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Micromixing within microfluidic devices

Micromixing within microfluidic devices
Micromixing within microfluidic devices
Micromixing is a crucial process within microfluidic systems such as micro total analysis systems (?TAS). A state-of-art review on microstructured mixing devices and their mixing phenomena is given. The review first presents an overview of the characteristics of fluidic behavior at the microscale and their implications in microfluidic mixing processes. According to the two basic principles exploited to induce mixing at the microscale, micromixers are generally classified as being passive or active. Passive mixers solely rely on pumping energy, whereas active mixers rely on an external energy source to achieve mixing. Typical types of passive micromixers are discussed, including T- or Y-shaped, parallel lamination, sequential, focusing enhanced mixers, and droplet micromixers. Examples of active mixers using external forces such as pressure field, electrokinetic, dielectrophoretic, electrowetting, magneto-hydrodynamic, and ultrasound to assist mixing are presented. Finally, the advantages and disadvantages of mixing in a microfluidic environment are discussed.
active micromixers, microfluidics, micromixing, mixing principles, passive micromixers
1-42
Springer
Capretto, Lorenzo
0f3586b5-1560-49c1-a76b-59e74ea600ef
Cheng, Wei
ea96edaa-0e7f-4c5b-aae4-838d4cb32664
Hill, Martyn
0cda65c8-a70f-476f-b126-d2c4460a253e
Zhang, Xunli
d7cf1181-3276-4da1-9150-e212b333abb1
Capretto, Lorenzo
0f3586b5-1560-49c1-a76b-59e74ea600ef
Cheng, Wei
ea96edaa-0e7f-4c5b-aae4-838d4cb32664
Hill, Martyn
0cda65c8-a70f-476f-b126-d2c4460a253e
Zhang, Xunli
d7cf1181-3276-4da1-9150-e212b333abb1

Capretto, Lorenzo, Cheng, Wei, Hill, Martyn and Zhang, Xunli (2011) Micromixing within microfluidic devices. In, Topics in Current Chemistry. London, GB. Springer, pp. 1-42. (doi:10.1007/128_2011_150).

Record type: Book Section

Abstract

Micromixing is a crucial process within microfluidic systems such as micro total analysis systems (?TAS). A state-of-art review on microstructured mixing devices and their mixing phenomena is given. The review first presents an overview of the characteristics of fluidic behavior at the microscale and their implications in microfluidic mixing processes. According to the two basic principles exploited to induce mixing at the microscale, micromixers are generally classified as being passive or active. Passive mixers solely rely on pumping energy, whereas active mixers rely on an external energy source to achieve mixing. Typical types of passive micromixers are discussed, including T- or Y-shaped, parallel lamination, sequential, focusing enhanced mixers, and droplet micromixers. Examples of active mixers using external forces such as pressure field, electrokinetic, dielectrophoretic, electrowetting, magneto-hydrodynamic, and ultrasound to assist mixing are presented. Finally, the advantages and disadvantages of mixing in a microfluidic environment are discussed.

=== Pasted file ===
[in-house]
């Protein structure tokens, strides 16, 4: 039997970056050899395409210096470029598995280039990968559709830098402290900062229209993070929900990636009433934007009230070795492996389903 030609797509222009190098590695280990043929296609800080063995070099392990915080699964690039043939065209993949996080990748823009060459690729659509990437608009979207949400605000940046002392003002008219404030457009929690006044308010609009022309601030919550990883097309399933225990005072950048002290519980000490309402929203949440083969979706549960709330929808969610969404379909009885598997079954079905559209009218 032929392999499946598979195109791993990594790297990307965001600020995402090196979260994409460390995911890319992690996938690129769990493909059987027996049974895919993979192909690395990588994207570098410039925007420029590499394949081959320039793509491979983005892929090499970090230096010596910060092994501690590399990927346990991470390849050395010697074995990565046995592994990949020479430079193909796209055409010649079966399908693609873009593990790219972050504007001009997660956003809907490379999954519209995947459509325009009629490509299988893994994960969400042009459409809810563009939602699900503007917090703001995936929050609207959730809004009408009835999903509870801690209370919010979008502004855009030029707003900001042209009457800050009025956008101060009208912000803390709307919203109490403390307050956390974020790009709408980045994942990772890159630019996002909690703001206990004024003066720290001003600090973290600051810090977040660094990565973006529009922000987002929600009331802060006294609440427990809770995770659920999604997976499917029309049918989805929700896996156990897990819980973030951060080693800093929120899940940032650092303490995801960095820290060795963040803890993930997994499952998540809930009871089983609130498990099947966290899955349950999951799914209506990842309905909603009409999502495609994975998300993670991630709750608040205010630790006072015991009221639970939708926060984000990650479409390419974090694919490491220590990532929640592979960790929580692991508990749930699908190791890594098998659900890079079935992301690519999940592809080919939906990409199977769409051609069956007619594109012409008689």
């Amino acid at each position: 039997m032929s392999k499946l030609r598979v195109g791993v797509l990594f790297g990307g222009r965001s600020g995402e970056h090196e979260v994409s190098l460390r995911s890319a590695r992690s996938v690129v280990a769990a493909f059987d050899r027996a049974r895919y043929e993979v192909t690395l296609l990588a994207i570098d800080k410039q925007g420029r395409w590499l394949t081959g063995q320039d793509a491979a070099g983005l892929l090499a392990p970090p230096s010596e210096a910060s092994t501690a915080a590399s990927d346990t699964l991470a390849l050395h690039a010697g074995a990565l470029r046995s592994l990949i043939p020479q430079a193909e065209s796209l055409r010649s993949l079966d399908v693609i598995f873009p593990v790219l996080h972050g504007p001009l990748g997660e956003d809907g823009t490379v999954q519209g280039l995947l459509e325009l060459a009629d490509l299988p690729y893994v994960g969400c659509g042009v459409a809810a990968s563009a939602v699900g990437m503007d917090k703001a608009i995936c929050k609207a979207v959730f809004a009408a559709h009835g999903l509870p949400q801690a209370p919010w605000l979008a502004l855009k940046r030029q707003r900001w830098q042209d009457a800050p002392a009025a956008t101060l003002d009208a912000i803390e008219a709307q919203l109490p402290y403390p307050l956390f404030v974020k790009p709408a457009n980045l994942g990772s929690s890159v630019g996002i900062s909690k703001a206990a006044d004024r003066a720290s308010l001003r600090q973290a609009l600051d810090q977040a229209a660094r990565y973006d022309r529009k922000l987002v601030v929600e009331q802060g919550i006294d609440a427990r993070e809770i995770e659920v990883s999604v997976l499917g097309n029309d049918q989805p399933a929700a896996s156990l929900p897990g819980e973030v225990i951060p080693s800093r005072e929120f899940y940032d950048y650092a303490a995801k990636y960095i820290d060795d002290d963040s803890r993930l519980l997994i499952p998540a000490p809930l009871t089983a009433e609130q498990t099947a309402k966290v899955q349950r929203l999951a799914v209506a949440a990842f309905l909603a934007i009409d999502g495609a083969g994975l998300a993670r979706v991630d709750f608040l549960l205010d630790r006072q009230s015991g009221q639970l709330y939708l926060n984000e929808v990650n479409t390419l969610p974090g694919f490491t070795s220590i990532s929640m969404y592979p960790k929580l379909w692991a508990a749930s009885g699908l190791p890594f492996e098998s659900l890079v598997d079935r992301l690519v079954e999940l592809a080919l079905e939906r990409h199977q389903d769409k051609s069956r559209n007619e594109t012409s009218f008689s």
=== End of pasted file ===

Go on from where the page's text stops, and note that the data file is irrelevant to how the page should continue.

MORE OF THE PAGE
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Published date: 2011
Keywords: active micromixers, microfluidics, micromixing, mixing principles, passive micromixers

Identifiers

Local EPrints ID: 189177
URI: https://eprints.soton.ac.uk/id/eprint/189177
PURE UUID: 90657fdf-f97d-4924-bf06-a9301499c5d9
ORCID for Martyn Hill: ORCID iD orcid.org/0000-0001-6448-9448
ORCID for Xunli Zhang: ORCID iD orcid.org/0000-0002-4375-1571

Catalogue record

Date deposited: 31 May 2011 10:35
Last modified: 12 Nov 2019 02:03

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